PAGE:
Friday, September 25, 2009

Who Is Universal Design Designed For?

 If you haven't already read and learned about Universal Design on the AK website, let me recommend you do so! Click here to find out what Universal Design is; it's a quick and easy explanation of the concept!

 Now let us tell you a little about the numerous people for whom Universal Design was, well, designed! Of course the commonly used term "Aging In Place" is easily understood to refer to aging adults whose changing abilities require changing environments. Many people who wish to stay in their homes through their retirement are planning ahead to begin adapting their homes for the years to come. AK was asked to write a piece for the Maturity Matters blog as a Certified Aging in Place Specialist about they many ways that people can begin to adapt their current homes. Read that blog here!

   This mature section makes up an extremely large portion of those who benefit from Universal Design. In 2008 the US Administration On Aging concluded that 1 in 8 Americans is aged 65 or older. By 2030 that statistic will jump to 1 in 5! AARP took this study one step further and asked how many of these adults wanted to stay in their homes as they aged. An amazing 90% planned on staying in their current homes throughout their retirement; 50% of those people are planning on remodeling their home to accommodate their future needs. So, I think we have a handle on the fact that the aging population in our country is quickly realizing that Universal Design and Certified Aging in Place Specialists are going to be the best way to age gracefully in their home sweet home!

   But who else needs Universal Design? AK team members attended a Universal Design webinar this week and were honestly surprised to learn that 11 Million people age 6 and over require assistance to accomplish every day activities around the house; and, 10 Million age 15 and over require a wheelchair or a walker. Universal Design can assist these millions and millions of Americans by just making their home a friendlier place for them to accomplish basic tasks. The need may not even be a permanent one! Many people quickly understand the need for this kind of design plan after they experience an injury. Planning ahead for this can sure make life easier, but even making adjustments after the injury will have amazing benefits.

   Another growing group of Universal Design beneficiaries are veterans. Whether they are injured veterans from the current war, returning home to find new challenges in mobility and independence or even older veterans from wars in our past whose combat injuries still cause them pain and mobility issues. This group has the ability to receive assistance from the Veterans Administration to remodel their home to accommodate to their needs. Contact AK to learn more about the possibility of VA grants for Universal Design remodeling.

   Finally we want to introduce you to the term "Visitability." Visitability accommodations are a kind of Universal Design that applies to family and  friends of differently abled individuals who want to make their homes visitable to all abilities. The recession has driven the market for Visitability Accommodations, with multiple generations temporarily living under one roof or family and friends consolidating their households. Hopefully this has given you a better idea about the many reasons to consider Universal Design when beginning ANY remodeling project. AK has Certified Aging in Place Specialists on staff to assist you in planning your next project to ensure you home meets your current and future needs.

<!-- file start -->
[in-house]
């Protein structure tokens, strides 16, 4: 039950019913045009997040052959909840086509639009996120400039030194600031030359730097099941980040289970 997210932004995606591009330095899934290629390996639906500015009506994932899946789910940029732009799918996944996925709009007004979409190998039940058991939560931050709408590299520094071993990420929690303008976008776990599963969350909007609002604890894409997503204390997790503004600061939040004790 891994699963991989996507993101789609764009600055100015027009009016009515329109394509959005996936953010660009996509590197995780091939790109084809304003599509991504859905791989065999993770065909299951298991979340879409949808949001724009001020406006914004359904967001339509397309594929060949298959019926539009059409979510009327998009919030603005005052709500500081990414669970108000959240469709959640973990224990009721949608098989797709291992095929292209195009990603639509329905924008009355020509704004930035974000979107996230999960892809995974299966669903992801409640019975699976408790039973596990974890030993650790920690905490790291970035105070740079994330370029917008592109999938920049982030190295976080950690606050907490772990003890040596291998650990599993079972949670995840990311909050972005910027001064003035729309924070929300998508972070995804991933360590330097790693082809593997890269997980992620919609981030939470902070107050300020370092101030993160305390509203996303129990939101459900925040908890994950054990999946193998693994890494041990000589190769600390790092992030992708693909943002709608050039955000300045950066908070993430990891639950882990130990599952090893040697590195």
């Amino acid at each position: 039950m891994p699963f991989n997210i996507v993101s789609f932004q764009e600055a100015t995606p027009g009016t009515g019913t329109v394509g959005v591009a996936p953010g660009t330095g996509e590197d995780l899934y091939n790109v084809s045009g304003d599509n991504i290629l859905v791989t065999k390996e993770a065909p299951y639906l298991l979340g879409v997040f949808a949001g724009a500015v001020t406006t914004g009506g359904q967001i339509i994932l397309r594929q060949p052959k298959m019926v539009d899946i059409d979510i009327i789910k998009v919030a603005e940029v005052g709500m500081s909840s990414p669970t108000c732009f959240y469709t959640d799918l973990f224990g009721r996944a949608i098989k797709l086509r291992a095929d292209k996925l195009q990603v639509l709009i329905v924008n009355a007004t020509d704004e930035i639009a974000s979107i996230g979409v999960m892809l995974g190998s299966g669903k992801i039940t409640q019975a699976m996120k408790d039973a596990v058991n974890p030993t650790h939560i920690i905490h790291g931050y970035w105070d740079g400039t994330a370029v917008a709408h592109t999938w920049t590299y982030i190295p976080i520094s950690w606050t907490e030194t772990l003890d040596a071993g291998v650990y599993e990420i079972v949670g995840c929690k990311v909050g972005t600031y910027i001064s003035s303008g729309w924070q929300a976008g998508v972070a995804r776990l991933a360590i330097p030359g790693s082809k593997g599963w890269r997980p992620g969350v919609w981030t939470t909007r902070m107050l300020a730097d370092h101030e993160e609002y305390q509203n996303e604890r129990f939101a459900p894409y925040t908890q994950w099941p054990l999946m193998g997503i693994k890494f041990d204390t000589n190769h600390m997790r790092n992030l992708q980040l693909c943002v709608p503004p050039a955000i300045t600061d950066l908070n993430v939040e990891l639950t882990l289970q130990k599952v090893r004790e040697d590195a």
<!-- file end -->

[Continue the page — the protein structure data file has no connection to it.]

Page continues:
Ed Cholfin
Home-Medic
President, CAPS, PMP
Kitchen and Bathroom Designer
"As a Home-Medic my Hippocratic duty is to ensure you receive the ultimate level of service while providing the quality construction necessary to complete your renovation project; ultimately helping to bring your family closer together."

Office: 1-866-282-6231  /  Fax: 1-888-539-6734  /  Cell: 770-335-2694
Email: Ed@AKCompleteHomeRenovations.com

Visit our Website: www.AKAtlanta.com

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Winner of the Atlanta 2007 Contractor of The Year Award for Best Kitchen and
Best Interior, the GuildQuality GuildMaster with Distinction for 2007 & 2008
and the BBB 2008 Torch Award for Marketplace Ethics.

3 comments:

  1. Read an inspiring story about a woman, a doctor, who became a huge proponent of Universal Design after a devastating accident:

    http://www.rosemariespeaks.com/media/articles/index.cfm?articleID=55

    "I had a great two-story home, promising career, wonderful husband and supportive family. But all that changed while riding my bicycle on a trail in Granville, Ohio, in June 1998. I was crushed by a 3-1/2 ton tree and paralyzed from the waist down....When a person with a disability has a barrier in their home, it creates a handicap. I struggled to push myself in my wheelchair in carpeted rooms. My arms and shoulders were weak. Doors had to be removed so I could enter the laundry room, bathroom and shower. Over half of our house was off limits to me, including Mark’s second floor home office, the guest bedroom and bathroom and the basement...Disabilities can be invisible when barriers are eliminated by architectural design and Mark and I began dreaming of a new home, one that would be totally wheelchair accessible."

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  2. Wow, what an interesting concept. Thanks for writing this. You should design for the aging population, while I keep them fit enough to enjoy their homes! What a team. Thanks for writing this - it helps me to plan for 2030!

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  3. We love it - that's a great idea! We see a partnership in the making! Thanks for the comment, we love your site & your sense of humor!!

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